Special sauce

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Love is the only sane and satisfactory answer to the problem of human existence.  ~ Erich Fromm

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After a year of dating they’re still not on the same page.

Shelly wants a commitment.  Stan’s circling the field.

Both have histories.  Shelly was married to a narcissist who abused her and their kids and who has fought paying child support even since the divorce.  Stan was engaged for six years to a woman who bossed and belittled and ultimately cheated on him.

Both had emotionally unavailable parents.

Both find it hard to trust anyone.

“Jesus,” I say.  “How the hell have you stayed together this long?”

“Together?” Shelly says.  “I’m not sure we are.”  She looks at Stan.  “Are we?”

“I don’t know,” he says.  “We hang out.  We have sex.  We play with the kids.  We have fun.  Sometimes I think we love each other.  But there’s this feeling hanging over us, this…”

“Tension?” I say.

“Yes.  This tension that never goes away.”

Shelly nods agreement.

“Any idea what it’s about?”

Stan shrugs.  “It’s how I always feel in relationships.”

“I know where my tension comes from,” Shelly says.  “Feeling alone.  Like Stan’s not all there.”

“How so?” I ask.

“Sometimes I feel like I’m drowning in a lake, and he’s standing on the dock watching, trying to decide whether to jump in and save me.”  She looks at Stan.  “It’s like he’s…doing the math.”

Stan winces.

“I do my best,” he says.  “I care about Shelly.  I want to be there for her.  But her life is so complicated.  She’s got this sociopathic ex, and these two kids who I love but who can be demanding, and this difficult mother, and this annoying sister, and all the time she worries about money…”

“And you’re scared that if you jump into all that you’ll drown too.”

He nods sadly.

“You’d take the risk if you loved me,” Shelly says angrily.

Stan opens his mouth.

“Wait,” I interrupt.  “You could both use some help with empathy.  Shelly, be fair.  It’s really not his lake.”

She sighs and nods. 

“And Stan, ever felt like you were drowning?  Remember how scary that was?”

He nods.

“Okay,” I say. “Beyond that, here’s what I think: 

“I think you guys are missing something important. 

“It’s something I suspect neither of you has ever experienced before with anyone.

“You may never have even seen it in action.

“It’s a kind of special sauce for relationships, and it makes everything easier.

“I call it mutuality

“Mutuality is the feeling that what’s good for you is good for me, and vice versa. 

“More than a feeling, actually.  A kind of deep belief, a faith.  Something you just know.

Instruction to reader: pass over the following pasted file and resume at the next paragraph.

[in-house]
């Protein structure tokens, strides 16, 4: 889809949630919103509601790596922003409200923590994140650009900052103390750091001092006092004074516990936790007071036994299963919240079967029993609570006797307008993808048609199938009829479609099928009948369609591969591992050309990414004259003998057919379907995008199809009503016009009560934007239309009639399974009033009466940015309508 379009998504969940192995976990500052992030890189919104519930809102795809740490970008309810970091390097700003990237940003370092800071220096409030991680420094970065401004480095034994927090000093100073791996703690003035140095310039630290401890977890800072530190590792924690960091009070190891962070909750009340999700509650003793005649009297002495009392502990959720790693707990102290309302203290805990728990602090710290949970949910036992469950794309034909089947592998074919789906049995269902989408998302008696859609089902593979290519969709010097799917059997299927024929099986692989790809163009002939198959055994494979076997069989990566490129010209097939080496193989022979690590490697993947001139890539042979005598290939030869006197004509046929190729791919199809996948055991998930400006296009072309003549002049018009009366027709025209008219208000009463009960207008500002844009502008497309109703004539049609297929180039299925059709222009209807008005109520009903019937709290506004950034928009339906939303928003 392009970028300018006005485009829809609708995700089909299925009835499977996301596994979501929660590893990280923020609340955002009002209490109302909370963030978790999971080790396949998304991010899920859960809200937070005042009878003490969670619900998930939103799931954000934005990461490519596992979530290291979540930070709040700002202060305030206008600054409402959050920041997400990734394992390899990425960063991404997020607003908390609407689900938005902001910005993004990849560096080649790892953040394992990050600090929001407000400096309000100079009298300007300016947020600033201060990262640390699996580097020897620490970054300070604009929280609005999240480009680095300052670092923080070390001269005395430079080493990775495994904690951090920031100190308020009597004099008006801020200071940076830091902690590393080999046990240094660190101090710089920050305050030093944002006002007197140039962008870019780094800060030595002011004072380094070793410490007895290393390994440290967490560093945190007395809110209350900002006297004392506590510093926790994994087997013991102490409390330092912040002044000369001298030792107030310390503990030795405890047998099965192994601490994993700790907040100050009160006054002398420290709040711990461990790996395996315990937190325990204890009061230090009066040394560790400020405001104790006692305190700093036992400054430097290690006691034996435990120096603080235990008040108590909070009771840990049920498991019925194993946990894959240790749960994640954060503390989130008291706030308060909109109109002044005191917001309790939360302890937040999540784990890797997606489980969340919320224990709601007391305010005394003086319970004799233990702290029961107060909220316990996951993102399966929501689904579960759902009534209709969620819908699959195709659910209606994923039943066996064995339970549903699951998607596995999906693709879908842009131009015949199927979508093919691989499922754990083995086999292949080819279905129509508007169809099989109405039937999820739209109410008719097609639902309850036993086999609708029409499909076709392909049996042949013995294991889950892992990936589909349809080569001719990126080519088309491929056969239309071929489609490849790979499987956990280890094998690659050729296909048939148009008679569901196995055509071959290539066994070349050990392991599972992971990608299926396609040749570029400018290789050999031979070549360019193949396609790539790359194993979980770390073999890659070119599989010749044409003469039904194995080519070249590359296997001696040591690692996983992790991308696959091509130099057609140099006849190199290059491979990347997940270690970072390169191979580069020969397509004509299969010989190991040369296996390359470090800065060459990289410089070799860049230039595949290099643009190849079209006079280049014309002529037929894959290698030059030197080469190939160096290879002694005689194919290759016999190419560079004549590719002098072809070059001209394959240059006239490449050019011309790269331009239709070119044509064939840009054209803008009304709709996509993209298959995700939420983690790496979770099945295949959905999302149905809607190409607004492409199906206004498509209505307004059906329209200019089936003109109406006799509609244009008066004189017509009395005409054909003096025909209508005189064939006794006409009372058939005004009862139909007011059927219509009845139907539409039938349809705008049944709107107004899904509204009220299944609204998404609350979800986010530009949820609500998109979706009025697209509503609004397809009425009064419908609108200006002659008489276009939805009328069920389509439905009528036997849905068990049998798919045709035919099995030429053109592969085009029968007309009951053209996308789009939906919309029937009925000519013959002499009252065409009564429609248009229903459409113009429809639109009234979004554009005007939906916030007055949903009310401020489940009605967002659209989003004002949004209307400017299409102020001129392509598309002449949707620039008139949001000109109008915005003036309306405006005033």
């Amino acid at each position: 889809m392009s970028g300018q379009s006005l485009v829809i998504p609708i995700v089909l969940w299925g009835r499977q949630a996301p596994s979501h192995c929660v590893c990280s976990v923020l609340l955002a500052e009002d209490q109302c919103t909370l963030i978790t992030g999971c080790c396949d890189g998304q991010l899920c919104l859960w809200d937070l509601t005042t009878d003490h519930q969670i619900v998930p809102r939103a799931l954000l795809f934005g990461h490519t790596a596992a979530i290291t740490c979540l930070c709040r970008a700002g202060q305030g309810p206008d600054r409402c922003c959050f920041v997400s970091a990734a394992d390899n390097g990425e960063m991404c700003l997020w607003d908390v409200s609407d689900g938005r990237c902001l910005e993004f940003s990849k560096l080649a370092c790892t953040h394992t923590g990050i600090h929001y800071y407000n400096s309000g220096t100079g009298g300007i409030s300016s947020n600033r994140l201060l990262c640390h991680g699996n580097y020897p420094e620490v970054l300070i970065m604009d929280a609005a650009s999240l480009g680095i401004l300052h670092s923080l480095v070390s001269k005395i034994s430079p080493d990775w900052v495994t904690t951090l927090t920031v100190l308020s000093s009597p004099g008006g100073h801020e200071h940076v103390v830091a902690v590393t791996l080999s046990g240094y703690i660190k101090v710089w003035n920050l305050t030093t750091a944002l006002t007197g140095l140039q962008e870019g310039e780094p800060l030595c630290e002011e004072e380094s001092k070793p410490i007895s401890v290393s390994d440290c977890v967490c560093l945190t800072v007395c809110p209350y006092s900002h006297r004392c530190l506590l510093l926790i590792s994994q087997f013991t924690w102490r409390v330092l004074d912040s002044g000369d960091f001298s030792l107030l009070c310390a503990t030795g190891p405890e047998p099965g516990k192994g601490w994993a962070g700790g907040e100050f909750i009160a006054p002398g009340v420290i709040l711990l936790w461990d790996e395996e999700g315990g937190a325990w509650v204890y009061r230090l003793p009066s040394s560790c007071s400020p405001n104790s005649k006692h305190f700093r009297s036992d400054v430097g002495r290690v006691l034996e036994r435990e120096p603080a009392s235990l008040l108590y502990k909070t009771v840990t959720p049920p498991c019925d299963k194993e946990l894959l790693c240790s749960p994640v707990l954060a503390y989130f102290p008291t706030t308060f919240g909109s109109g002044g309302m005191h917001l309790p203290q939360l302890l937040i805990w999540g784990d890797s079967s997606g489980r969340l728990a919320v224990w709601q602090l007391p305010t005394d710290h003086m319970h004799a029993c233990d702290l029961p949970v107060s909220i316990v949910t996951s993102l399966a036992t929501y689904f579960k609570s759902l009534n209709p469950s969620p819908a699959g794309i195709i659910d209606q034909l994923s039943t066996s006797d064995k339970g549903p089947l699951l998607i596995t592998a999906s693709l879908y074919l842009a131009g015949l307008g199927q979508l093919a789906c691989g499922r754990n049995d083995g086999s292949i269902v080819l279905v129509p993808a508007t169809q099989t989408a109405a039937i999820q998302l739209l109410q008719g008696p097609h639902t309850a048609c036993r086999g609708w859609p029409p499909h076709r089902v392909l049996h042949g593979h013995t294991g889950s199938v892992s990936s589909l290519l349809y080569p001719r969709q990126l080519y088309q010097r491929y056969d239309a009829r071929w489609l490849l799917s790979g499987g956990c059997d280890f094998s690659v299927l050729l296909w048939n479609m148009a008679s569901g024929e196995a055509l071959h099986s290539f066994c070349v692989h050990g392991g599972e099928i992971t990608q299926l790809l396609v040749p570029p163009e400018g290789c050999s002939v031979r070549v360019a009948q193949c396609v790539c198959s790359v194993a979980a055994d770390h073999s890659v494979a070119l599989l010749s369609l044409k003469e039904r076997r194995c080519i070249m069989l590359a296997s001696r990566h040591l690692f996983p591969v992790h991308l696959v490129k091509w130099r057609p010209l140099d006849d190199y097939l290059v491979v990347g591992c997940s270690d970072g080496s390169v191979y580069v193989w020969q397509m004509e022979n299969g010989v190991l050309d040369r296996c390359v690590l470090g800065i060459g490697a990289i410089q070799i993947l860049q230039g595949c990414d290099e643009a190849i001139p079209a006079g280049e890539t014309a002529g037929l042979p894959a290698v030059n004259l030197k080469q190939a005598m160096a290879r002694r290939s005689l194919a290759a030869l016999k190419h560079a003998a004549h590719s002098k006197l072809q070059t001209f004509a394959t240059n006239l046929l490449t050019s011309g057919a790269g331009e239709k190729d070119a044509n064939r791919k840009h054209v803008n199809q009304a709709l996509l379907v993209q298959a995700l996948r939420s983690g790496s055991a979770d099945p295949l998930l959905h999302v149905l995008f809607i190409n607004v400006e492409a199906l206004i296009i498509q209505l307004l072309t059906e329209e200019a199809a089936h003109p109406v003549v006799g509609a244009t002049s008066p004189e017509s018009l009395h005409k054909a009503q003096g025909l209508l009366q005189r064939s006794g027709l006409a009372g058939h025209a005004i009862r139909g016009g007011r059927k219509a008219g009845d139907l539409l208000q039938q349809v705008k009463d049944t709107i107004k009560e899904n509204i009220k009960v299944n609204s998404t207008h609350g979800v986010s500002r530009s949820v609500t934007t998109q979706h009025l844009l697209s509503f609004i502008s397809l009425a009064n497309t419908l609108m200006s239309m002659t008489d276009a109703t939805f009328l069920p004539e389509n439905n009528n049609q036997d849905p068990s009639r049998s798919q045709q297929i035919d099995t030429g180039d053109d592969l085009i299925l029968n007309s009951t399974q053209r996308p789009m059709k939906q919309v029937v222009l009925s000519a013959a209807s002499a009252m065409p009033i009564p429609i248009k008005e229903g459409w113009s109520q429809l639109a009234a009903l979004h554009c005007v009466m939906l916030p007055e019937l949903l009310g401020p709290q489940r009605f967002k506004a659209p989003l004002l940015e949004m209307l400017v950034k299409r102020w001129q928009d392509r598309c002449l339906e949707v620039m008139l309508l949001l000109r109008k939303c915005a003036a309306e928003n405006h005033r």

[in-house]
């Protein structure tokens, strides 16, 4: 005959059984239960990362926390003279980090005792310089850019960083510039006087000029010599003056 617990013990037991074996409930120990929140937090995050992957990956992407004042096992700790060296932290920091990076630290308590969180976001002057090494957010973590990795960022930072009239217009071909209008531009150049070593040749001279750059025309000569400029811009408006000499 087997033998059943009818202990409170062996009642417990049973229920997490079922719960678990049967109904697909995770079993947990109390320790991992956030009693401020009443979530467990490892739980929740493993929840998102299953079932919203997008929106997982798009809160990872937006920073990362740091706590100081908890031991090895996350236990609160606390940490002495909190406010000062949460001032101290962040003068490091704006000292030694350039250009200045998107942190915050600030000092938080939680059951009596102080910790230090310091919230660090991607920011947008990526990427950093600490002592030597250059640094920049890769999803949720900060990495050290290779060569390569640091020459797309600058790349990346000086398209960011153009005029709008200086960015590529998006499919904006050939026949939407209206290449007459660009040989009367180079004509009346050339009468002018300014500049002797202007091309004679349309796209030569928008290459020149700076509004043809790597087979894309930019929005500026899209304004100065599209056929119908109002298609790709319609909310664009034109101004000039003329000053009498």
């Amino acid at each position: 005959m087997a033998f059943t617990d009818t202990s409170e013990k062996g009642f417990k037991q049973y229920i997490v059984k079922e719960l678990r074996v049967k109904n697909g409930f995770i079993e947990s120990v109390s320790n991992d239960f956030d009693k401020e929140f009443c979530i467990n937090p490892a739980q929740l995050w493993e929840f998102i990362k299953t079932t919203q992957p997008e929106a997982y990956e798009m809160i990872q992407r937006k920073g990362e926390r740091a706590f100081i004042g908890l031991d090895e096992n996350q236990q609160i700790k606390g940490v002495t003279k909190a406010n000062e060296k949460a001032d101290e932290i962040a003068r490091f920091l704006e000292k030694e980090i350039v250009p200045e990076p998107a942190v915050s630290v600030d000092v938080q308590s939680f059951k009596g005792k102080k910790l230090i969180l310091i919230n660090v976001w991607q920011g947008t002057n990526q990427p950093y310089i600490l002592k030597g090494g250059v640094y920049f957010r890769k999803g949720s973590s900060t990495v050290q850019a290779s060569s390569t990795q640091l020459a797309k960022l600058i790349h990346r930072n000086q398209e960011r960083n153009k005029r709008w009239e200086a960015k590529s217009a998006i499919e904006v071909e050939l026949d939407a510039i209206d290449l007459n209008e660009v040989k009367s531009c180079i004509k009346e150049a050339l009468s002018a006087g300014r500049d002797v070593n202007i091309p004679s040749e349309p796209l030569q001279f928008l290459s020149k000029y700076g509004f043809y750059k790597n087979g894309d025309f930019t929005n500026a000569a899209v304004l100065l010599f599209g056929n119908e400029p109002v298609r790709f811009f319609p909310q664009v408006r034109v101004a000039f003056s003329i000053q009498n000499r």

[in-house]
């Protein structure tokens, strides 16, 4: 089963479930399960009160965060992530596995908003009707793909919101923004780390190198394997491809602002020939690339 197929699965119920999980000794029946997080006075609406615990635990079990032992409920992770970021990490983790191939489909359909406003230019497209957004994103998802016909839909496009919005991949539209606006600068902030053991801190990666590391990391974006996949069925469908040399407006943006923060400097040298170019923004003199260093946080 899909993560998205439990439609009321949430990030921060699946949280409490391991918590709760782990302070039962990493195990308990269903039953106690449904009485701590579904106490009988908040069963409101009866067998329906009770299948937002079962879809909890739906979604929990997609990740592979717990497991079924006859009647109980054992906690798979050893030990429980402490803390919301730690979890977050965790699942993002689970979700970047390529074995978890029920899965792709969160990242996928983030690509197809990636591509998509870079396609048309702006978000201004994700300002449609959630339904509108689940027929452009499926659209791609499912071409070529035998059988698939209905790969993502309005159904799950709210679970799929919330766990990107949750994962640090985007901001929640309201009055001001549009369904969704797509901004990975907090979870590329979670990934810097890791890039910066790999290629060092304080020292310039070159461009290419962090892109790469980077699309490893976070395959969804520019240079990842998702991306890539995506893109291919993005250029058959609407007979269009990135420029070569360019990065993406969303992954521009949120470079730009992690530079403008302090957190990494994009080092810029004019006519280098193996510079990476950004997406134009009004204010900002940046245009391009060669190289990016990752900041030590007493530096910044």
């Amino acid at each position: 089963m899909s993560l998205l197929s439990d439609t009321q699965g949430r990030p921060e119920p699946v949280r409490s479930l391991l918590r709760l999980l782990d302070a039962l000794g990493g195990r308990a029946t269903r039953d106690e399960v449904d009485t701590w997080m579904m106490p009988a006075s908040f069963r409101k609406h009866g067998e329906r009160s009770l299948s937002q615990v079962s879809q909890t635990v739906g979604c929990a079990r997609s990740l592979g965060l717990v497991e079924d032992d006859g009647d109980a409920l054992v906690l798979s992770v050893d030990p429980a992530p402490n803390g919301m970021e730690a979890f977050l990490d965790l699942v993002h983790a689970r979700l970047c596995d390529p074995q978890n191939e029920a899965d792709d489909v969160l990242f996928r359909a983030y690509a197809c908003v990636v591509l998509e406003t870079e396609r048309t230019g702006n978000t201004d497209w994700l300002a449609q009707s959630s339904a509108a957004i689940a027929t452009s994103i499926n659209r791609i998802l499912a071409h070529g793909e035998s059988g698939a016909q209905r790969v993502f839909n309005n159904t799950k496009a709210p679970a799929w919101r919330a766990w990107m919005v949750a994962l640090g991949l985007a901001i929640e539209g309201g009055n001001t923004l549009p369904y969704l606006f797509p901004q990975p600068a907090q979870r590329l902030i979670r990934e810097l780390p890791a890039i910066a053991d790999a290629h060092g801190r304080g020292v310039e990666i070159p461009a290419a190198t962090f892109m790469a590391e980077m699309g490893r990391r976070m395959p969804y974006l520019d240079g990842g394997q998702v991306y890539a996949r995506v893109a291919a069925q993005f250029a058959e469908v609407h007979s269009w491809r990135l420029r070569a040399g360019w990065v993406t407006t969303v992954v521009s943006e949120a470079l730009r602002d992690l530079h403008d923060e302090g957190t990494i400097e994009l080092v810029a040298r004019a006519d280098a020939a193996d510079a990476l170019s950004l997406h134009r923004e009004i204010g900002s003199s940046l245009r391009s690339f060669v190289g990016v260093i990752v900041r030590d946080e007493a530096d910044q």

“It’s what allows partners to move beyond their personal feelings and points of view and make room for each other in their lives.

“Without it you’re each stuck in your limited perspective, and the relationship feels tight and constricting.  It doesn’t feel like a partnership or a collaboration, but like a competition — like only one of you can get your way.  And like you have to play defense, analyze, calculate, do the math, or you risk losing something or getting taken advantage of.”   

“That’s just how it feels,” Stan says.

“Mutuality changes all that.  It’s a kind of emotional lubricant that removes the tension, reduces conflict and lets you feel safe.  You can relax and feel like you’re in this together.

“I want to feel that way,” Stan says.  He turns to Shelly.  “I would love to feel that way.”

She reaches for his hand.

“Can we learn it?” Shelly asks me.

“You can,” I say.  “The easiest way is to see it in action.  But even if your parents didn’t model it and you never experienced it in prior relationships you can still work at creating it yourself.”

“How?”

 “There are three steps.

“Step One is deciding if you want it.  I mean really want it, enough to suffer some discomfort — risk new behaviors, for example.”

“Step Two is committing to each other to make it a priority.”

“And Step Three is practice.”

“What kind of practice?” asks Shelly.

“You act as if.  You start behaving if you already believe that what’s good for your partner will be good for you.  You stop defending your own preferences and extend yourself for each other.  And you see how that feels. 

“Isn’t that codependency?” Shelly asks.

“No,” I say.  “Codependency comes from fear.  Codependents compulsively please or appease others because they’re scared of what will happen if they don’t — they won’t be loved, they’ll be rejected, whatever.   But acting as if is neither compulsive or manipulative; it’s conscious and it’s choiceful.  A kind of gift.  And it comes from love, not anxiety. 

“Not just love for your partner, either.  You do this for yourself — because you want to learn a new way of being with someone else.  Because you want to grow in your ability to give, to love, and to trust.”

“Trust is hard for both of us,” Stan says, and Shelly nods.

“I know,” I say.  “But do you know where the phrase act as if comes from?”

“No.”

“Me either,” I say.  “But I like to think it comes from the saying, Act as if you have faith, and faith will be given to you.”

 

 

    

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